I think we have a request for the floor from Daphne Stevens, you have the floor.

>> Daphne Stevens:  Yes.  Thank you.  Thank you for giving me the floor.

I think I definitely agree with the points that were brought up by Andrea Beccalli with regard to the more awareness among the citizens.  I saw in the Netherlands where I live that a lot of people started thinking and realizing, hey, we have a right to privacy when the COVID app was introduced and people were scrutinizing and in the process, it even led to a more privacy friendly COVID app showing where citizens can have a big impact and now with regards to the epidemic of disinformation linked to it, I think that governments are playing big roles as well to create awareness that they never really had done before, before the pandemic took place because now they're saying, hey, how can you see this information, how can you check whether the information you see online is actually true or not?  I think that's not something that's only taking place in the Netherlands, but I think if you remember it properly, it took place in the U.K. and other countries.  That's a good step in the right direction.

I wanted to bring that to your attention as well.  Thank you.

>> MODERATOR: I truly appreciate you bringing that input and confirming what colleagues were saying as well.

I have to say, in completely agreeing with you, on the agenda of the NRIs across the world, that's what I have been see, that the main panels were organized on the matters of awareness raising, on trust, but also concepts of privacy and access as a right or a utility in Kenya.  It is definitely on the global agenda.  You are completely, right.  Thank you.  We have a couple more minutes.  I want to ask our participants if they would like to take the floor and to ask our participants any specific questions.

You can raise your hand or let me know in the chat.

In the meantime, there was one question in the Q&A regarding fake news and social media.  It seems to me one difficulty is the following, it is not always easy to draw the lines between expressing an opinion counter intuitive or as weird as it may seem and convey news, be it real or fake, for example vaccines against this is it fake news or opinion.  A very good question.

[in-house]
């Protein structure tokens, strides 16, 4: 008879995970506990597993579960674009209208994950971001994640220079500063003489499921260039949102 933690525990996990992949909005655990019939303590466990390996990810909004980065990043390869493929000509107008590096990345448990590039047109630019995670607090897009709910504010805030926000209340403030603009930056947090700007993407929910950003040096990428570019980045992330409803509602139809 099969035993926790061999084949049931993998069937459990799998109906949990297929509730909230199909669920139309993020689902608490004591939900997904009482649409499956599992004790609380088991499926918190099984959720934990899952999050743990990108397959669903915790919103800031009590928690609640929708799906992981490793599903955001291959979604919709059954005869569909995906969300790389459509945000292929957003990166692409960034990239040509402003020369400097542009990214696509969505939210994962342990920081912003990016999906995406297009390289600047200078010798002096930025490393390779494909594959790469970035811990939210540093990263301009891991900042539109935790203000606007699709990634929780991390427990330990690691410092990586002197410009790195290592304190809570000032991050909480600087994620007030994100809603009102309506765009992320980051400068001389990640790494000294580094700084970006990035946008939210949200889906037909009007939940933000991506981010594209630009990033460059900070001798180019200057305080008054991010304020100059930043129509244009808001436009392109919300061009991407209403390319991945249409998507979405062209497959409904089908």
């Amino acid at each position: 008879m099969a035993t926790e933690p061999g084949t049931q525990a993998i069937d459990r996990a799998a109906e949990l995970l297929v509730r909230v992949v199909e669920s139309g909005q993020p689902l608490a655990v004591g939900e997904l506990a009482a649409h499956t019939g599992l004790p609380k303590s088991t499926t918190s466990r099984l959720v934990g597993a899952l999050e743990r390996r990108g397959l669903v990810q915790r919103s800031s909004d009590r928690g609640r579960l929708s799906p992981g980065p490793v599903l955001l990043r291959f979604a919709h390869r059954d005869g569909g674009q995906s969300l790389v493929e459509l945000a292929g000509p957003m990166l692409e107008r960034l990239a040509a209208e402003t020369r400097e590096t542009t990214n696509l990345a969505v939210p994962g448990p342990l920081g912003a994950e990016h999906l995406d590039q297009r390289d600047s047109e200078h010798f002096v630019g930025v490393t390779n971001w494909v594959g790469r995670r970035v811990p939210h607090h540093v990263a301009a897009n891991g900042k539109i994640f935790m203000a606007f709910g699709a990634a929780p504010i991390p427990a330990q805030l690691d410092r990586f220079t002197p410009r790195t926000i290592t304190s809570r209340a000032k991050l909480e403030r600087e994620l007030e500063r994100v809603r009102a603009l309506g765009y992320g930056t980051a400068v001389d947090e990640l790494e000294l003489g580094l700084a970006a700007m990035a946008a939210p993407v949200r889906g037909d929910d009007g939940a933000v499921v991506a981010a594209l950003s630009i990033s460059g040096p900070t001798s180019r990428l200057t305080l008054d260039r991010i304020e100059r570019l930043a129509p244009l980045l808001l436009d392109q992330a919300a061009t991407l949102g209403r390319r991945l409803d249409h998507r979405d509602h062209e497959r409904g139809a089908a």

Much of the content, it is really about semantics as well, about the interpretation and I would defer, of course, if anyone from our speakers would like to respond to this one to do so.  I think it relates a lot to the standards that many of us were mentioning.

Anyone that would like to speak, you can come in.

>> GBENGA SESAN: I would like to speak to this.  It is an ongoing conversation in Nigeria. 

Like I mentioned earlier, you know, there was a protest led by young people and immediately ‑‑ it was coordinated on social media and immediately after government started to say that Nigeria needs a social media policy, the Minister said when in China, he was not able to do this and that and Nigeria needs to be able to switch off social media at will.  That's a terribly delivered speech, but we have now instead of having this conversation around a question, what is the speech, what is fake new, does fake news, is it opinion expressed but not appreciated by government?  Does it mean if I question something that's within my right to even express an opinion that could shock people, does that mean that it could be a claim of national security or national morality?  I think that we need to be careful with allowing governments to get away with getting behind security and public morals to use social media laws and codes to clamp down.  I say this because my organization initiative works across Africa and what you have seen, it is that many legislation, many laws that I have introduced in many countries, they're not primarily for the purposes mentioned, for example, Tanzania, Uganda introduced social media taxes in a bid to raise money for the economy, but the reality is, they didn't raise money for the economy, what they did was cutoff Uganda 3 to 5 million users over a short period of time.  It definitely defeats the economic argument that you're making.  I think it is important of an opportunity to educate users to ‑‑ so that people know not to share what it can't confirm.  You know, the idea that legislation is the answer to disinformation ordaining resilience speech, it is in itself a dangerous concept, especially vs where people cannot address, what I think we have to do a lot more, it is a multistakeholder opportunity like the IGF, where we can have conversations around the community norms such that the community itself begins to reject what is untrue, what is false, what is dangerous instead of, you know, clamping down, when we clamp down, what we do, we create a black market of information dissemination and it would be worse than some of the dangers we see now.